The week before we were happy to have our friend and colleague Glyn Jones, serving with Mennonite Church Canada Witness in Gaborone Botswana, at a rural conference with us. Here is one of his pictures of a Bible study discussion group.

Wednesday, February 11, 2009

a day in the life of Bethany Bible School

A few weeks before our first conference of the year, our usual venue informed us that they had given our date away and we would not be allowed to use the hall or hostels on the weekend that we had reserved them. We scrambled to find a new location and found one with excellent facilities but many kilometers off the road. On Friday afternoon, Joe and another student who has a car did shuttle runs from town to the new location to get all of the students there. On one of the trips we saw a group of four who were simply making their way there, eager to be there and not waiting around for a lift. They had suitcases on their heads and blankets in their arms. This was an encouraging sign to us.


On Saturday, the morning began with an interactive lecture by Joe with Mama Tshandu translating.


Some students wrote notes.



Moses, Kazimla, and Siya enjoyed the singing and also listened to some of the discussion.


Students broke into four discussion groups to work through a passage from Leviticus.


After the teaching and a late lunch there was time for fellowship, further discussion, and sorting out committee business.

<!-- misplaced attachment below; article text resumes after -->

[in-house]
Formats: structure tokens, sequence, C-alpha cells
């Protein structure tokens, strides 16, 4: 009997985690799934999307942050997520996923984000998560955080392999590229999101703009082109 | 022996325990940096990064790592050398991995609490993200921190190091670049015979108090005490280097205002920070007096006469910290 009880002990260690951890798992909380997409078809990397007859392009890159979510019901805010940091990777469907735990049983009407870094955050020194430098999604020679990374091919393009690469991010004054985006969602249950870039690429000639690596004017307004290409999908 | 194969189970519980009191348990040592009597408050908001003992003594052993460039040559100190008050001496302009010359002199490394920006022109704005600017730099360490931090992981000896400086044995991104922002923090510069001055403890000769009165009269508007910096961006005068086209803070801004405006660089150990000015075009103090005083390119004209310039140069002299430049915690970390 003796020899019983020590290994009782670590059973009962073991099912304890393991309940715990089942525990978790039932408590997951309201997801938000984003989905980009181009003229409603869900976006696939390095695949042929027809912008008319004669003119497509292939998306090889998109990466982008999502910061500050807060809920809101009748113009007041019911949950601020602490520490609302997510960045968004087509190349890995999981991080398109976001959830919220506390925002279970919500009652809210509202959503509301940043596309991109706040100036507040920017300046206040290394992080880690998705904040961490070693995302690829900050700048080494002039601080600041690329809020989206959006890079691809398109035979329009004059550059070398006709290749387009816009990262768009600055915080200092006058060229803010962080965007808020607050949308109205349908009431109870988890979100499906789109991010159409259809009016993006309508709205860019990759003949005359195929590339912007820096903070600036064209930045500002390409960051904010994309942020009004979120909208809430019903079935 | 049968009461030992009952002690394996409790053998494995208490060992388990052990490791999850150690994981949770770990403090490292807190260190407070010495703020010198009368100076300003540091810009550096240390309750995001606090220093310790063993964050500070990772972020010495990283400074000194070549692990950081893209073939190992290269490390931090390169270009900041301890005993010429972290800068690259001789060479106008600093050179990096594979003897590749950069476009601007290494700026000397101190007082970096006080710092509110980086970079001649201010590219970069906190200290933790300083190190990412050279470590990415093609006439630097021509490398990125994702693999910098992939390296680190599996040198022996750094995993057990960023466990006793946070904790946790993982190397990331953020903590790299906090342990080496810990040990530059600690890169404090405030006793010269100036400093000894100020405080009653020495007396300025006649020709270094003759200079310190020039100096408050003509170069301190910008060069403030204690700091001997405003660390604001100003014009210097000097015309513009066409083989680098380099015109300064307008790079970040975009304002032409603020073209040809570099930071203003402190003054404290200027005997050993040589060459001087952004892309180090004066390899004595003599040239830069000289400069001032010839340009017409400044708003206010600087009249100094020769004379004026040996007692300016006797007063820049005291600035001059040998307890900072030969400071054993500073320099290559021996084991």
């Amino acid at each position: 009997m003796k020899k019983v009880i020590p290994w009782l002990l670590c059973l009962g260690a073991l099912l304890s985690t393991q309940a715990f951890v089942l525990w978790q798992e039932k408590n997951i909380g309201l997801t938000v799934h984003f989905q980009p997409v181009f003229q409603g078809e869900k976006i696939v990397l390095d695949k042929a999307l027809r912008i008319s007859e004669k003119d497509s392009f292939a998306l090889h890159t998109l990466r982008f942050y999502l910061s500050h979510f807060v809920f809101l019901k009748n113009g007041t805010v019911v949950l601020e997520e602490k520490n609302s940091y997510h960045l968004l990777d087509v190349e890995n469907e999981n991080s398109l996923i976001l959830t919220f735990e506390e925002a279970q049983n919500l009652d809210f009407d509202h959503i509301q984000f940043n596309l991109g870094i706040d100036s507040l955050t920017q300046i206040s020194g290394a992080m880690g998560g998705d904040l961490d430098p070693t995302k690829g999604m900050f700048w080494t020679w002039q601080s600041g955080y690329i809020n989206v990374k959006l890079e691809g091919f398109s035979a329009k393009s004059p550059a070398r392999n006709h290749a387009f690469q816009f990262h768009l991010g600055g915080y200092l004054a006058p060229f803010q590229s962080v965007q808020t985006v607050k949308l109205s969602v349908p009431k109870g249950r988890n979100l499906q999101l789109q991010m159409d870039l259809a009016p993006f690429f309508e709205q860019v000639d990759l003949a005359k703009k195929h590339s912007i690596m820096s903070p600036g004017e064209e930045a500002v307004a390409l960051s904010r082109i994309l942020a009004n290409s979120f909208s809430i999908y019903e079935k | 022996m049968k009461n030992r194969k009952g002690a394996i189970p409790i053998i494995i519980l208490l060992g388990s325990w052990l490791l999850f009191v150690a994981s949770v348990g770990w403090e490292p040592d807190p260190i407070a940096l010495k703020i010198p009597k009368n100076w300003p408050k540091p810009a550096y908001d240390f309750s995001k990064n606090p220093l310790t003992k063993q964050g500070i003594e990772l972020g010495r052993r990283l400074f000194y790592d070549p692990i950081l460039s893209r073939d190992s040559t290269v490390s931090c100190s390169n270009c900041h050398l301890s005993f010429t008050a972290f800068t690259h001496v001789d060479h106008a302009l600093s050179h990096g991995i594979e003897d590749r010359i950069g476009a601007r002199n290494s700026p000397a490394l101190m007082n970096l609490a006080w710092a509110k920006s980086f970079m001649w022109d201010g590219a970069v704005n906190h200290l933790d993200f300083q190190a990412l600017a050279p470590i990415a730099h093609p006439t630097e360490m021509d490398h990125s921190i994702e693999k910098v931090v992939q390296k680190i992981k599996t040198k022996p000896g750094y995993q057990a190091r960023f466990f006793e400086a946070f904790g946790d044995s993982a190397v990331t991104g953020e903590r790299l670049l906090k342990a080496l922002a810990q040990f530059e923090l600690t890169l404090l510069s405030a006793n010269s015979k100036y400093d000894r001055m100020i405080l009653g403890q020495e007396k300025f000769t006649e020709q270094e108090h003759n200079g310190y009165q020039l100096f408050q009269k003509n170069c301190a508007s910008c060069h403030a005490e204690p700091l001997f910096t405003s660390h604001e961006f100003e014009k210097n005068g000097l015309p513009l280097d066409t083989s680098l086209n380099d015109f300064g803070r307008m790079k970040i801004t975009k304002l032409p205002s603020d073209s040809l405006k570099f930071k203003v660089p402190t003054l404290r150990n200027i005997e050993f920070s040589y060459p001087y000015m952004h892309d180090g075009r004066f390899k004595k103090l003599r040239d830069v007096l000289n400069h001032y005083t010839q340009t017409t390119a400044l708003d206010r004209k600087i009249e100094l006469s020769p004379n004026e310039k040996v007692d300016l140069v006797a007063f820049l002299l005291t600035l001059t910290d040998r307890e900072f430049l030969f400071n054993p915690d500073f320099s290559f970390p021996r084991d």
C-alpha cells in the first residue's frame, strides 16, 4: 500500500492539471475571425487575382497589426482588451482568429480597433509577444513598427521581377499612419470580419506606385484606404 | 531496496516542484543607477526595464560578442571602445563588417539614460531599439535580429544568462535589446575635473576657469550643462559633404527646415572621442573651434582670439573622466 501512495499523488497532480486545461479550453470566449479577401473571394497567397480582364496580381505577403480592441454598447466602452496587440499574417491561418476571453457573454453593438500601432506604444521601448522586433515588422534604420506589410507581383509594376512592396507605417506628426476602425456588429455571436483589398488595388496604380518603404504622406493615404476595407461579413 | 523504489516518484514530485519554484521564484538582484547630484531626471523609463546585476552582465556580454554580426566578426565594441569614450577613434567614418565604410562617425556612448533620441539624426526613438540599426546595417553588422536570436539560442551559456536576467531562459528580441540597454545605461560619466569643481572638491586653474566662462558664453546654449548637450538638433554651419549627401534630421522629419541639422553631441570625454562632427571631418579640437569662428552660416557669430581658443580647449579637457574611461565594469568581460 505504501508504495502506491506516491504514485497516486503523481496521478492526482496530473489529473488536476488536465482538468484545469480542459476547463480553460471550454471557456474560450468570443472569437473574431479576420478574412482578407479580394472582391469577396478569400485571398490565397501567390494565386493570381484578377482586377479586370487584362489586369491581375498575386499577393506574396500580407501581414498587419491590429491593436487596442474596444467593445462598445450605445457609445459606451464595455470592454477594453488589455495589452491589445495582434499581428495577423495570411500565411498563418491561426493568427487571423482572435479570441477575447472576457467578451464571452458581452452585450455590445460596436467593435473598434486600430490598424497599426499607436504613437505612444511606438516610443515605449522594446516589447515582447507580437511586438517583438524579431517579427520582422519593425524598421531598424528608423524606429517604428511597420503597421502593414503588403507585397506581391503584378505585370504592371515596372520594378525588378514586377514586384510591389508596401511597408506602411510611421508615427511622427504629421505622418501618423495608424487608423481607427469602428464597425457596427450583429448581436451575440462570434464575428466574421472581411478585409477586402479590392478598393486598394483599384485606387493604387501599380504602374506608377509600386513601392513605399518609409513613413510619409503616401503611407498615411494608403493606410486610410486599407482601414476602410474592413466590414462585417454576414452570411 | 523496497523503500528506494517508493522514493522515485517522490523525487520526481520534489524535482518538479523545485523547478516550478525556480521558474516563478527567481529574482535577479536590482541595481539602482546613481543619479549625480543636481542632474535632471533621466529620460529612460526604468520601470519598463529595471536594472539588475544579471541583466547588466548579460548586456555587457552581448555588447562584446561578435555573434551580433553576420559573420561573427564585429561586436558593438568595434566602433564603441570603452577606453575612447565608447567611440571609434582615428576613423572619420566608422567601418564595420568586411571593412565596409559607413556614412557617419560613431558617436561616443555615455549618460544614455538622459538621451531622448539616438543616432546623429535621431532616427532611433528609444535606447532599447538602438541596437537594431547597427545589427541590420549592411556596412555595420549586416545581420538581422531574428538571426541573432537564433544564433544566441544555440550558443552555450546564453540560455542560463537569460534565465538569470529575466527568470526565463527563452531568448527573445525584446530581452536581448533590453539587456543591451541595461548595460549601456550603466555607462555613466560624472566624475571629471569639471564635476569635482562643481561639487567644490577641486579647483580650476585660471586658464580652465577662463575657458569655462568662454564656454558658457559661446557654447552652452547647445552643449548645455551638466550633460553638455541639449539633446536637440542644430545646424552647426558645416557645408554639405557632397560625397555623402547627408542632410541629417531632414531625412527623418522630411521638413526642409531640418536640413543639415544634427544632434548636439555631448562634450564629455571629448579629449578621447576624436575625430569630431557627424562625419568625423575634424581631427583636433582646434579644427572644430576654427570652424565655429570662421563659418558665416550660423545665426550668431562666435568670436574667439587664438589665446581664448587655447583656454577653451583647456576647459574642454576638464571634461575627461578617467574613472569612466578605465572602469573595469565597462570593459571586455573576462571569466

Overall we were very encouraged by the weekend--by the initiatives that the committee took, the leadership of the new deputy chairperson, and the response to the teaching.

Sunday, February 1, 2009

house blessing

It is one of those culturally difficult things for us--that it is more polite to invite yourself over to someone's house than to invite them over to yours. Having been unable to help us on moving day, our church announced that they were going to come over on Saturday and spend the day with us. In inviting themselves to our house they intended to bless us but we awaited the day with some apprehension, not knowing how many were coming or exactly when or what would be expected of us. Five mamas arrived a little before noon with five kids and some food to cook for us.

It did turn out to be a blessing. While the meat and papa (stiff cornmeal porridge) cooked, we talked. Sis Nandi asked for a Bible to 'open the word' for a newer member who was there.


Mama Ntapo asked to see and hear Joe's mandolin and then tried to play it herself.


The kids played outside with blocks and then the boys took them into their room and were very impressed by the Lego houses that were made.


And in the end we didn't even have to do the thing which is most difficult for us--to release our guests. In our culture, it is the host's responsibility to make the guests feel welcome as long as they want to be there. In this culture it is the host's responsibility to tell their guests that they can leave. This is incredibly difficult for us to do as we feel like we are shooing them out the door. But in this case, their taxi arrived to convey them home without us having to release them--a great relief to us. And now our house has been blessed by the care and love of our friends.